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Americans Involved in Alleged Coup in Congo Form Unlikely Gang

DAKAR, Senegal (AP) — Three Americans involved in a brazen attack on Congo’s presidential palace over the weekend formed an unusual gang led by eccentric opposition figure Christian Malanga, who dabbled in gold mining and driving cars before convincing his Utah-born son to join the failed coup, officials said.

Six people, including Malanga, were killed and dozens arrested, including the three Americans, following that attack and another on the residence of a close ally of President Felix Tshisekedi, Congolese army spokesman Brigadier General Sylvain Ekenge said.

Ekenge said Malanga was killed in a shootout with presidential guards on Sunday morning. The situation “is under control,” he said.

Authorities said they were still trying to figure out how Malanga’s 21-year-old son, Marcel, went from playing high school football to allegedly trying to oust the leader of one of Africa’s largest countries.

“My son is innocent,” his mother, Brittney Sawyer, wrote in an email to The Associated Press, declining to provide further details.

Sawyer has regularly posted proud family photos on social media, including one in December showing Marcel, a little sister, and a toddler hugging in matching Christmas pajamas. In 2020, she posted photos of Marcel lifting weights and dancing during the COVID lockdown.

In a Facebook post Monday morning, Sawyer angrily wrote that her son had followed his father. “This was an innocent boy following his father. I am so tired of all these videos being posted everywhere and sent to me. God will take care of you!”

A video that circulated on social media showed his son standing next to a bloodied white man whose identity was unclear, both covered in dust and surrounded by Congolese soldiers. Marcel had his hands raised and a frightened expression on his face.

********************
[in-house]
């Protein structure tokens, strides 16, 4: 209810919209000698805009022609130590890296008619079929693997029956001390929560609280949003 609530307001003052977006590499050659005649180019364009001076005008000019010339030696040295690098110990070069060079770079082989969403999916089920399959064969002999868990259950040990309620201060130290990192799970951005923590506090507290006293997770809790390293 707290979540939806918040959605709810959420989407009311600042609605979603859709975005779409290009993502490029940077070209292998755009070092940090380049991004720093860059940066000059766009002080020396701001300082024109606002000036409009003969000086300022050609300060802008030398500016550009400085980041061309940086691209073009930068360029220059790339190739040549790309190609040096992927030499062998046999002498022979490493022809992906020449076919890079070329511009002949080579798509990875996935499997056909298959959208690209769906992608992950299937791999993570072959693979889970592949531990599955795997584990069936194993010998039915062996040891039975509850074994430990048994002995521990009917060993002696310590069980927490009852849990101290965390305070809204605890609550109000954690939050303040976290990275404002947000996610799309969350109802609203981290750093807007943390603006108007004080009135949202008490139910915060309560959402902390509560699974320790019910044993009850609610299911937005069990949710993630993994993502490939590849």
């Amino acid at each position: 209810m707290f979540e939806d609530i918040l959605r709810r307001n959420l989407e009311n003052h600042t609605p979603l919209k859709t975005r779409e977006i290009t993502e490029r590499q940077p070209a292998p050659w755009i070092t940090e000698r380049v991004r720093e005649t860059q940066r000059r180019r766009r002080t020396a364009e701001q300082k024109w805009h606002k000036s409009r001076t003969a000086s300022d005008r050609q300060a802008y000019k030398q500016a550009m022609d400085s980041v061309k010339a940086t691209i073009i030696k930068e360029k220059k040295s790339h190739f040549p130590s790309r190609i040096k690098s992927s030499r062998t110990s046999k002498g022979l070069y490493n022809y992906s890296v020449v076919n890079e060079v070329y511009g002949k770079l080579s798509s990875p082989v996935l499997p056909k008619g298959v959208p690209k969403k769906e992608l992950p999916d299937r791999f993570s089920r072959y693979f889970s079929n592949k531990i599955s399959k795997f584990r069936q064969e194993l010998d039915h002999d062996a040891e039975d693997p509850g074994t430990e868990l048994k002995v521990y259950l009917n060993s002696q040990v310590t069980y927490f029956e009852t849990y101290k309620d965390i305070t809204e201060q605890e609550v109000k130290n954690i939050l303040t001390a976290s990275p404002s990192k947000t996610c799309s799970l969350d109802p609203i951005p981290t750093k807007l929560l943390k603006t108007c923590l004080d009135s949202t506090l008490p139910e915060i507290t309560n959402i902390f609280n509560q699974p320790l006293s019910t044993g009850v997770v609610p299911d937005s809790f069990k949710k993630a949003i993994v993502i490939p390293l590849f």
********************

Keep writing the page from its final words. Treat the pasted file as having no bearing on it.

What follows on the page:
It was a far cry from the persona Marcel seemed to have built in recent videos posted to Facebook and TikTok, in which he posed with stacks of dollar bills and talked about women.

Her father, Malanga, described himself on his website as a refugee who thrived after settling in the United States with his family in the 1990s. He said he became a leader of a Congolese opposition political party and met with high-level officials in Washington and the Vatican. He also described himself as a devoted husband and father of eight children.

Court records and interviews paint a different picture.

In 2001, the year he turned 18, Malanga was convicted in Utah for incidents including assault with a firearm that resulted in a 30-day jail sentence and three years of probation. That same year, he was charged with domestic violence in one incident and battery and disturbing the peace in another, but he pleaded not guilty and all charges in both cases were dismissed.

In 2004, he was charged with domestic violence with the threat of using a dangerous weapon, but he pleaded not guilty and the charges were dismissed. Since 2004, records show several cases involving a custody dispute and a child support dispute. It is unclear whether the disputes involved Sawyer.

Malanga’s relatives gathered Monday afternoon at his mother, Chantal Malanga’s, home in West Jordan to mourn his passing. A steady stream of friends stopped by with plates of food and to offer condolences.

Sydney, a cousin of Christian Malanga who answered the door, told AP that the family was “heartbroken” and “so shaken” after learning of his death. They were discussing plans for a possible funeral in Utah, she said, without providing further details.